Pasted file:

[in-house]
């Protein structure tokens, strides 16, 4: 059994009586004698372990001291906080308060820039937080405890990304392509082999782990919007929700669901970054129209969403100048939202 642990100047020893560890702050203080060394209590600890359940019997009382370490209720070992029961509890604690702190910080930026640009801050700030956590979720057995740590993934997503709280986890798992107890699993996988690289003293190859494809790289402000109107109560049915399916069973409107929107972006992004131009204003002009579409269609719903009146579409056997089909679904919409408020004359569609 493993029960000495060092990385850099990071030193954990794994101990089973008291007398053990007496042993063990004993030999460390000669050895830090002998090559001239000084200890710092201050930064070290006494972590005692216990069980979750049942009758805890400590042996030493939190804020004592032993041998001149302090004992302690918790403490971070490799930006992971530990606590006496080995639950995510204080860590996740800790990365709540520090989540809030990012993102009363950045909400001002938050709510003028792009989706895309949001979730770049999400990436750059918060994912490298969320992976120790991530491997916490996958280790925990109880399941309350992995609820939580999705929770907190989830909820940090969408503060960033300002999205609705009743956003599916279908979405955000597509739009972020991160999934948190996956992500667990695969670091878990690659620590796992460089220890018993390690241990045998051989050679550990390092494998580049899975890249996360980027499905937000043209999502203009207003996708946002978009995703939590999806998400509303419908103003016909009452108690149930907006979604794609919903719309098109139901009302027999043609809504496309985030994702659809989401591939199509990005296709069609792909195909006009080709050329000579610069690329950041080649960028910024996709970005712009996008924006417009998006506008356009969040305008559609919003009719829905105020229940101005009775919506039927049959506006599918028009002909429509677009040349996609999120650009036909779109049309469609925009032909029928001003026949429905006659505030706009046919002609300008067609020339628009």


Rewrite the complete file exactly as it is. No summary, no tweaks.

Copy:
[in-house]
């Protein structure tokens, strides 16, 4: 059994009586004698372990001291906080308060820039937080405890990304392509082999782990919007929700669901970054129209969403100048939202 642990100047020893560890702050203080060394209590600890359940019997009382370490209720070992029961509890604690702190910080930026640009801050700030956590979720057995740590993934997503709280986890798992107890699993996988690289003293190859494809790289402000109107109560049915399916069973409107929107972006992004131009204003002009579409269609719903009146579409056997089909679904919409408020004359569609 493993029960000495060092990385850099990071030193954990794994101990089973008291007398053990007496042993063990004993030999460390000669050895830090002998090559001239000084200890710092201050930064070290006494972590005692216990069980979750049942009758805890400590042996030493939190804020004592032993041998001149302090004992302690918790403490971070490799930006992971530990606590006496080995639950995510204080860590996740800790990365709540520090989540809030990012993102009363950045909400001002938050709510003028792009989706895309949001979730770049999400990436750059918060994912490298969320992976120790991530491997916490996958280790925990109880399941309350992995609820939580999705929770907190989830909820940090969408503060960033300002999205609705009743956003599916279908979405955000597509739009972020991160999934948190996956992500667990695969670091878990690659620590796992460089220890018993390690241990045998051989050679550990390092494998580049899975890249996360980027499905937000043209999502203009207003996708946002978009995703939590999806998400509303419908103003016909009452108690149930907006979604794609919903719309098109139901009302027999043609809504496309985030994702659809989401591939199509990005296709069609792909195909006009080709050329000579610069690329950041080649960028910024996709970005712009996008924006417009998006506008356009969040305008559609919003009719829905105020229940101005009775919506039927049959506006599918028009002909429509677009040349996609999120650009036909779109049309469609925009032909029928001003026949429905006659505030706009046919002609300008067609020339628009």